Wired has a piece by Steven Levy on the team behind Google’s Chrome browser. Inside Chrome: The Secret Project to Crush IE and Remake the Web.
(Their Capital Letters, Not Mine.)
Fascinating glimpse into the development process and an easy introduction to the technologies used in Chrome.
Jack Schofield in the Guardian thinks the secrecy angle is overstated and points out that many of the features in Chrome have appeared in other browsers. Inside Chrome: the story behind Google’s browser.
“Google’s Android software — the plan to take over all the world’s mobile phones — needed a browser. Firefox has not pursued mobile, so should Google have done a deal with Opera, Apple or Microsoft? Maybe not. And if it was going to put a lightweight mobile browser into Android, it would make a lot of sense for Google to offer a browser for PC users as well.”
Save Net Radio reports today
“Legislation authorizing SoundExchange to negotiate royalty agreements with webcasters on behalf of copyright owners and performers before the end of the year has been approved by the U.S. Senate. The Webcaster Settlement Act of 2008 (H.R. 7084), passed unanimously in the House of Representatives earlier this week, was approved by the Senate yesterday evening and now awaits President Bush’s signature.”
The Act offers a likely solution for webcasters, whose industry has been under threat since the March 2007 decision by the Copyright Royalty Board (CRB) to massively increase royalty rates payable by internet broadcasters. Campaigns in support of netradio, appeals and proposed alternative legislation had run into stalemate, until recent moves by larger webcasters and royalties-collection agency SoundExchange towards a negotiated settlement. The Act allows SoundExchange to make agreements, which will have legal status, with webcasters on behalf of copyright holders.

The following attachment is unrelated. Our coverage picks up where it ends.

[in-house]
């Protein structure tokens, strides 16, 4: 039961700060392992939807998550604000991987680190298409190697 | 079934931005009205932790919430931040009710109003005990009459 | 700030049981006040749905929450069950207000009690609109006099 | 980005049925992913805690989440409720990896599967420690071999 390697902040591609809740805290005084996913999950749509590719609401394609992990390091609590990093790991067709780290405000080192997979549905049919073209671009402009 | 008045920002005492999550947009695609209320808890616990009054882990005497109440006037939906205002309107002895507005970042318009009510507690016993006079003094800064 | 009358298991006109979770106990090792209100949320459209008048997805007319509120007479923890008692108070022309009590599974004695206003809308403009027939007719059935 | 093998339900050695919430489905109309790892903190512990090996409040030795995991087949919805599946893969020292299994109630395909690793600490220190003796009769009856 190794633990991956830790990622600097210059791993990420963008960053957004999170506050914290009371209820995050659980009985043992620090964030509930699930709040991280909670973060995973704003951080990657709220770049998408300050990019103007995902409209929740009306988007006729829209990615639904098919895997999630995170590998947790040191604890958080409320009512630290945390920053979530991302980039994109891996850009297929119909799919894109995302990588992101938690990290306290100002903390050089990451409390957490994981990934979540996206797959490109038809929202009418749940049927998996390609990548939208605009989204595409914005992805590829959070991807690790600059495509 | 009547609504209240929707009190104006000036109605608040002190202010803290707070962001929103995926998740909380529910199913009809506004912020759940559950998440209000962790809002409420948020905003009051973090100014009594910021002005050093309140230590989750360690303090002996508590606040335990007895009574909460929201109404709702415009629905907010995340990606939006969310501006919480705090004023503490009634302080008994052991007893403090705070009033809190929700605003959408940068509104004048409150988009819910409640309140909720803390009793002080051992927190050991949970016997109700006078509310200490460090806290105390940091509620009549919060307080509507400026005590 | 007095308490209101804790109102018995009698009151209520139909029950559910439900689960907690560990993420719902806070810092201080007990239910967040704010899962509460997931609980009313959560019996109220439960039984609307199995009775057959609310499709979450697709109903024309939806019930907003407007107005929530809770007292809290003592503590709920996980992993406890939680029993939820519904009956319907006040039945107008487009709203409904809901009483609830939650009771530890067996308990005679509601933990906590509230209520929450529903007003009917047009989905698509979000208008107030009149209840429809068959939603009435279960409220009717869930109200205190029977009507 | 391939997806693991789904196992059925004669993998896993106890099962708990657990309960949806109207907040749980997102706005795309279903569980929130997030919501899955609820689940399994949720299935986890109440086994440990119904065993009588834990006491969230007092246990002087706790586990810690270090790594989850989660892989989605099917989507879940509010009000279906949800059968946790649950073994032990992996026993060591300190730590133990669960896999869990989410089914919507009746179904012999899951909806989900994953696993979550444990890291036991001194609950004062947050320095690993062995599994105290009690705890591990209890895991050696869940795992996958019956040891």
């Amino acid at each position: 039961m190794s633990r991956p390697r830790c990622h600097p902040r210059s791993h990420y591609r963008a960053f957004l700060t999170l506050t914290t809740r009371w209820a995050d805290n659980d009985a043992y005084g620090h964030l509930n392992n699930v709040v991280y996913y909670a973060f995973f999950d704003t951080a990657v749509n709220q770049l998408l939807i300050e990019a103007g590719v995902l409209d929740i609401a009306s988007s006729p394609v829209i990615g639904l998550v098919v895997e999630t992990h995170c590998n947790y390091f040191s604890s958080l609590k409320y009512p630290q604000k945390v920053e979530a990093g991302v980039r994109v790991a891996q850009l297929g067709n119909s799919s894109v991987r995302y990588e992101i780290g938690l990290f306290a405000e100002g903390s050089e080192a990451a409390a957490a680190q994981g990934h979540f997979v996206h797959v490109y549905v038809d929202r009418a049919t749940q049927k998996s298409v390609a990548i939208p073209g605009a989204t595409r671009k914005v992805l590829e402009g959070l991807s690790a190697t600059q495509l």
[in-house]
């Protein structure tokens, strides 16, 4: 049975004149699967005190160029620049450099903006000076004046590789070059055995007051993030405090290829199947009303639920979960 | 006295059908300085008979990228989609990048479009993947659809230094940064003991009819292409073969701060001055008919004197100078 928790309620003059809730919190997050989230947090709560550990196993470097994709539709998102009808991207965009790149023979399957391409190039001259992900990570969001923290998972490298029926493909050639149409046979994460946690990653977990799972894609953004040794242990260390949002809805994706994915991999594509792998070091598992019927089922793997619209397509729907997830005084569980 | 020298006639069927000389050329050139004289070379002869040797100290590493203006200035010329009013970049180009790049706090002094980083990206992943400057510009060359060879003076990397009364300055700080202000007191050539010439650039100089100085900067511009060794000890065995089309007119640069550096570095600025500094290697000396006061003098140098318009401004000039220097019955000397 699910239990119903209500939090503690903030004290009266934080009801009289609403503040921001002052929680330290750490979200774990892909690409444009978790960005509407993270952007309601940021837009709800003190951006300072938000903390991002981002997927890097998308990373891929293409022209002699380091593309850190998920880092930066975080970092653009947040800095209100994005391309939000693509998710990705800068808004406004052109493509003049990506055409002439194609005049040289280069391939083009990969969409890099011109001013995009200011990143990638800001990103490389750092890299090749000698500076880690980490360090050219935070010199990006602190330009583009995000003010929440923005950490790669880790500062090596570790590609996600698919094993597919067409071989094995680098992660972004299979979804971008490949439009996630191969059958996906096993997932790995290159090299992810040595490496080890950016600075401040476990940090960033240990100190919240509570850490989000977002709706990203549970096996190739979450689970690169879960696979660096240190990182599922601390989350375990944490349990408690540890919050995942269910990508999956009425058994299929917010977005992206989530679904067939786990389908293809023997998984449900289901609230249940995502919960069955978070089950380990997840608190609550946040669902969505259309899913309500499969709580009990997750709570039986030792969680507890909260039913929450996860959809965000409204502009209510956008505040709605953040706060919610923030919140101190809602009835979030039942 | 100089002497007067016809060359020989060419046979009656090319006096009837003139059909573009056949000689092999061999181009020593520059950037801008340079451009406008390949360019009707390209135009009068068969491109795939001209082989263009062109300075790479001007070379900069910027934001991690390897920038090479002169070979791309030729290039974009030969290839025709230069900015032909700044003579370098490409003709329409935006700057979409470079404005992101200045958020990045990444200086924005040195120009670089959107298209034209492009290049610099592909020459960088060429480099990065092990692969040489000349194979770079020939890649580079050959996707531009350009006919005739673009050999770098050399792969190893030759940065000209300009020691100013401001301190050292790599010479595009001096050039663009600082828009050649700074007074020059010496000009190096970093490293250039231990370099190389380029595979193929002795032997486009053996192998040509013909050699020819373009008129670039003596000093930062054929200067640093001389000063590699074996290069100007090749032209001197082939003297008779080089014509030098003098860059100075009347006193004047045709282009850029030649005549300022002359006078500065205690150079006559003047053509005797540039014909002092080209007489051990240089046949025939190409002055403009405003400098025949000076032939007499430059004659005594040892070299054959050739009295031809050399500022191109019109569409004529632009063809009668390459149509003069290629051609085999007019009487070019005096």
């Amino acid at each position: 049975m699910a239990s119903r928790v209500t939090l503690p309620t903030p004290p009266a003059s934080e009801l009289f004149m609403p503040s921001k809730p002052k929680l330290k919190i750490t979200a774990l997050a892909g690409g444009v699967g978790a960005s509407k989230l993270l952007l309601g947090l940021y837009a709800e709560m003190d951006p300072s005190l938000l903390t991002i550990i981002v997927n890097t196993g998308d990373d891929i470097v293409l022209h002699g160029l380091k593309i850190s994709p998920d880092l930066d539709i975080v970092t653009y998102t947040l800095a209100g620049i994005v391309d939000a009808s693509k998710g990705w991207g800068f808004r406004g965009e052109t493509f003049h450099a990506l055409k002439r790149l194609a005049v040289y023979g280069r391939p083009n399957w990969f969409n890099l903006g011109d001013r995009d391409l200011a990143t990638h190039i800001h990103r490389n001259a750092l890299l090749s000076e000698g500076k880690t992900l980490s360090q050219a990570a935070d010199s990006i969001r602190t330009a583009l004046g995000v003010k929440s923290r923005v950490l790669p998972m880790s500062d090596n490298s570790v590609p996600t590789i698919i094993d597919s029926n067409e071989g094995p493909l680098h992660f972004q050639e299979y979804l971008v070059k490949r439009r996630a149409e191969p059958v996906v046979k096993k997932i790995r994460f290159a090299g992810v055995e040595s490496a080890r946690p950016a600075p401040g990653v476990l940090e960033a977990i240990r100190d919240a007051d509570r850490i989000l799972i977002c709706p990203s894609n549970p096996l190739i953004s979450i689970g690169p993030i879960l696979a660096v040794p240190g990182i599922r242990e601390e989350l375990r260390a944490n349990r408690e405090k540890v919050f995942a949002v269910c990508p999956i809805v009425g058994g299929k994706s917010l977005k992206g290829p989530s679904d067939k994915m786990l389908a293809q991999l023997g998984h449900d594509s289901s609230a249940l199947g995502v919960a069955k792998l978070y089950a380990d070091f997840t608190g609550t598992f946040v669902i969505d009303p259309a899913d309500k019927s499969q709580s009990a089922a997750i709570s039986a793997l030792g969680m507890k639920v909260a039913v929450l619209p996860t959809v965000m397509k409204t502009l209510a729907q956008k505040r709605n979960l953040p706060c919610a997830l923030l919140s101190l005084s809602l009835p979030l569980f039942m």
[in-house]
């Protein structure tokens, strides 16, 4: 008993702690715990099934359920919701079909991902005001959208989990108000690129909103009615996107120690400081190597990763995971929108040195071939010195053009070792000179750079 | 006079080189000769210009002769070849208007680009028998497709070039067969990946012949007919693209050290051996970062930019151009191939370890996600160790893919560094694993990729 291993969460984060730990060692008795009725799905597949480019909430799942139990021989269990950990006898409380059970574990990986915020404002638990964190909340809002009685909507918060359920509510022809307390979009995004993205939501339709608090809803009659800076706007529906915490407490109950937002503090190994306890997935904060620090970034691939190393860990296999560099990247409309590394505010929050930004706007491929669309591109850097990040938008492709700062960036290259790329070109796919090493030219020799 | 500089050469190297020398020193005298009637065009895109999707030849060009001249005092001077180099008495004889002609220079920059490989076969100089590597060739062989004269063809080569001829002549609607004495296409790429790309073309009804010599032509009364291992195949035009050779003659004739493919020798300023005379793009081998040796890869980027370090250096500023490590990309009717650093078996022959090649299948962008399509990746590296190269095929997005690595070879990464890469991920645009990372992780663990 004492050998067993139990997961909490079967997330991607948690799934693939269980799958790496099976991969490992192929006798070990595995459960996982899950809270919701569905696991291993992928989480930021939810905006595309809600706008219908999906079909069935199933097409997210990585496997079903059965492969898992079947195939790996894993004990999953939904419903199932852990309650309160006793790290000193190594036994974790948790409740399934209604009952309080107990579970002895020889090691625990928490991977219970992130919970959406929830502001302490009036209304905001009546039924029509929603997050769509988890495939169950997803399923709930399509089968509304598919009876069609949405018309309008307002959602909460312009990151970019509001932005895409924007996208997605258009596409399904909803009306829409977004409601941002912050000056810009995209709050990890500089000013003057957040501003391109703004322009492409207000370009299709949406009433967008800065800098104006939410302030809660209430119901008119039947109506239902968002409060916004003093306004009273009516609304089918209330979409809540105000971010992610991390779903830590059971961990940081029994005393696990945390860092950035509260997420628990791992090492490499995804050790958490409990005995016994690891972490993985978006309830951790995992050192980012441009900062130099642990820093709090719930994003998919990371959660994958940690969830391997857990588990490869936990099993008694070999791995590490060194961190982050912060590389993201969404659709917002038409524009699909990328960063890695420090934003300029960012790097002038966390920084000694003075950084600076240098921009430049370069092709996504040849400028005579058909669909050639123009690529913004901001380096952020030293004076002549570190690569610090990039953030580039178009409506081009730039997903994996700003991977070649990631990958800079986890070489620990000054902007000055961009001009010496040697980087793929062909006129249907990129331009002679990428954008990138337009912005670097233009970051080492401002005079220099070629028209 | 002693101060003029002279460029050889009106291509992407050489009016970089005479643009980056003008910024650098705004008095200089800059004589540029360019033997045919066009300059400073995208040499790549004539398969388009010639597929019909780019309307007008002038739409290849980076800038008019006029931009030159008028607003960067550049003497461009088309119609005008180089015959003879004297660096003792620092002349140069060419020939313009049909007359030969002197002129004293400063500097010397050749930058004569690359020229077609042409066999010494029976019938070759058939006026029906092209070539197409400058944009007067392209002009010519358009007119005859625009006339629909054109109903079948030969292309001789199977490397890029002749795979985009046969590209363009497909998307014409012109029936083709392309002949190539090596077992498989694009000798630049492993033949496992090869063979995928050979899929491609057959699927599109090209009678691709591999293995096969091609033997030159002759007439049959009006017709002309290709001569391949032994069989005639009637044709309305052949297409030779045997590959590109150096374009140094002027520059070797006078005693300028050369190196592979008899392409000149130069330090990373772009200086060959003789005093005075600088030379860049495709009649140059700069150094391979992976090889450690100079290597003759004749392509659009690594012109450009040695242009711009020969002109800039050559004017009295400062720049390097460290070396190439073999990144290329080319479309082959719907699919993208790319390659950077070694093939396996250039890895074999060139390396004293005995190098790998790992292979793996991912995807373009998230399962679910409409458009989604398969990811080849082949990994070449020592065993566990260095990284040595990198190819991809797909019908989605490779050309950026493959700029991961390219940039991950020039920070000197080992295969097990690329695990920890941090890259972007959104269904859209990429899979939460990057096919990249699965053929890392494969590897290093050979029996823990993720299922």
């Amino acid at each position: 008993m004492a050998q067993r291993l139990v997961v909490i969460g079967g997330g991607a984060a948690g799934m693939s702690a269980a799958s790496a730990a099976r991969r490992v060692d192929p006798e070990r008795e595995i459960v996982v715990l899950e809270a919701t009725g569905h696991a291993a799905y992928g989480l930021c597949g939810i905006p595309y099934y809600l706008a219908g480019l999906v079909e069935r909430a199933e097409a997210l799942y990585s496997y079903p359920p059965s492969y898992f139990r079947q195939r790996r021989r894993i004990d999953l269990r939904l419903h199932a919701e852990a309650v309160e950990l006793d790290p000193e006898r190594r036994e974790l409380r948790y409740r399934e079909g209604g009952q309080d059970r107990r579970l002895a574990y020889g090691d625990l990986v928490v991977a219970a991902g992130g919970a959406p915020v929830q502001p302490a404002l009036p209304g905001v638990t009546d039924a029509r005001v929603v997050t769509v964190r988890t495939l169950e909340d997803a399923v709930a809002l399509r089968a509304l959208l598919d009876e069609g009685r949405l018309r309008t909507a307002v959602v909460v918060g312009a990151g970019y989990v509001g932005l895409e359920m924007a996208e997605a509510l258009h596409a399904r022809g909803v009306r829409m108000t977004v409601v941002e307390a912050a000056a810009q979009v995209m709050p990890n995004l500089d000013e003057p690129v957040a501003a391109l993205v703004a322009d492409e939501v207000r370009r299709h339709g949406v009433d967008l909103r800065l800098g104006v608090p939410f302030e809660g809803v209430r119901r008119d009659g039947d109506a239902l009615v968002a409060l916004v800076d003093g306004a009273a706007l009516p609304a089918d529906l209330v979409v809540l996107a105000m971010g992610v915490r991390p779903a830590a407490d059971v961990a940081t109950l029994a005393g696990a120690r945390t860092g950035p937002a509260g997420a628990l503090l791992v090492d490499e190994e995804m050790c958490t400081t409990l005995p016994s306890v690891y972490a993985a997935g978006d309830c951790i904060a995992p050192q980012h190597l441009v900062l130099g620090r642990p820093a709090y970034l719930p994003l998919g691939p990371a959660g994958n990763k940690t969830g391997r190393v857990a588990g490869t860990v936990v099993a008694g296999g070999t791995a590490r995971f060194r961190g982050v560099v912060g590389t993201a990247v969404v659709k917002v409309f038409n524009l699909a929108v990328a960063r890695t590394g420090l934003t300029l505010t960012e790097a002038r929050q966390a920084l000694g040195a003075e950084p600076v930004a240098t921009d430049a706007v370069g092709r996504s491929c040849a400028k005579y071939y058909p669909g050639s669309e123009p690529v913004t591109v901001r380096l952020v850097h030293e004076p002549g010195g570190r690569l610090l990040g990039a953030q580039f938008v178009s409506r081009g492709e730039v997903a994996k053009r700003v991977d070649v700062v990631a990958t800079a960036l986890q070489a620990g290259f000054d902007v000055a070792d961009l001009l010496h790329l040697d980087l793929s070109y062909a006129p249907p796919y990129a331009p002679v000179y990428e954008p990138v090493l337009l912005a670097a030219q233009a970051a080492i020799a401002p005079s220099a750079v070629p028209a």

It’s not yet a deal. Different sections of the industry- DIMA, small webcasters, NPR- have to arrive at settlements.
David Oxenford, whose Broadcast Law Blog is an invaluable source of legal opinion on US media, has written extensively on the Internet Royalty dispute and represented small webcasters. He explains What the Act Means
Do the right thing
Apple to developers
We have decided to drop the non-disclosure agreement (NDA) for released iPhone software.
(Via Daring Fireball)
Nobody reads EULAs
Flashmagazine reports a Senior Director of Engineering at Adobe confirming that Adobe have a Flash player for iPhone in development.
We’ve been here before. In March Sun announced they would develop Java for iPhone, without noticing that the EULA does not allow apps to launch executables.The Register
Adobe can get a player ready for the iPhone, but Apple don’t have to approve it.
John Gruber explains again, why this is not going to happen.
The conference Flash on the Beach at Brighton (UK) looks like the place to be for Flashionistas.
Their report also links to a thoughtful piece by a Flash developer about why Flash on the iPhone is not a good idea.